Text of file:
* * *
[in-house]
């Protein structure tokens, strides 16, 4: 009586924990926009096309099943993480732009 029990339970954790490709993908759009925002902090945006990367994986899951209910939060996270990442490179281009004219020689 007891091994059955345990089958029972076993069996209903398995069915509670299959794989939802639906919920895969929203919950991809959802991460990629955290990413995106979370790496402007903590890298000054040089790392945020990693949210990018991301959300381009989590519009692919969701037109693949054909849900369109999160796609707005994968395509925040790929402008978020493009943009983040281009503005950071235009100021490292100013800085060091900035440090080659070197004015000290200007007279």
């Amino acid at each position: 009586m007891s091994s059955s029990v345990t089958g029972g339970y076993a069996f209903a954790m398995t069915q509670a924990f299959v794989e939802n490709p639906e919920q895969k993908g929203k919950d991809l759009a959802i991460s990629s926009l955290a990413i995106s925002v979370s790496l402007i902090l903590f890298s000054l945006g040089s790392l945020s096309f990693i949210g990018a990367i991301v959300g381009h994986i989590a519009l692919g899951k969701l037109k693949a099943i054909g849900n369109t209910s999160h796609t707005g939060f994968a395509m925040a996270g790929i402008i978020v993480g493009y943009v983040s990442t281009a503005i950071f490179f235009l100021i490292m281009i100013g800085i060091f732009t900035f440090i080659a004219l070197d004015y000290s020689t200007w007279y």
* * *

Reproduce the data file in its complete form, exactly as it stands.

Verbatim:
[in-house]
């Protein structure tokens, strides 16, 4: 009586924990926009096309099943993480732009 029990339970954790490709993908759009925002902090945006990367994986899951209910939060996270990442490179281009004219020689 007891091994059955345990089958029972076993069996209903398995069915509670299959794989939802639906919920895969929203919950991809959802991460990629955290990413995106979370790496402007903590890298000054040089790392945020990693949210990018991301959300381009989590519009692919969701037109693949054909849900369109999160796609707005994968395509925040790929402008978020493009943009983040281009503005950071235009100021490292100013800085060091900035440090080659070197004015000290200007007279």
């Amino acid at each position: 009586m007891s091994s059955s029990v345990t089958g029972g339970y076993a069996f209903a954790m398995t069915q509670a924990f299959v794989e939802n490709p639906e919920q895969k993908g929203k919950d991809l759009a959802i991460s990629s926009l955290a990413i995106s925002v979370s790496l402007i902090l903590f890298s000054l945006g040089s790392l945020s096309f990693i949210g990018a990367i991301v959300g381009h994986i989590a519009l692919g899951k969701l037109k693949a099943i054909g849900n369109t209910s999160h796609t707005g939060f994968a395509m925040a996270g790929i402008i978020v993480g493009y943009v983040s990442t281009a503005i950071f490179f235009l100021i490292m281009i100013g800085i060091f732009t900035f440090i080659a004219l070197d004015y000290s020689t200007w007279y």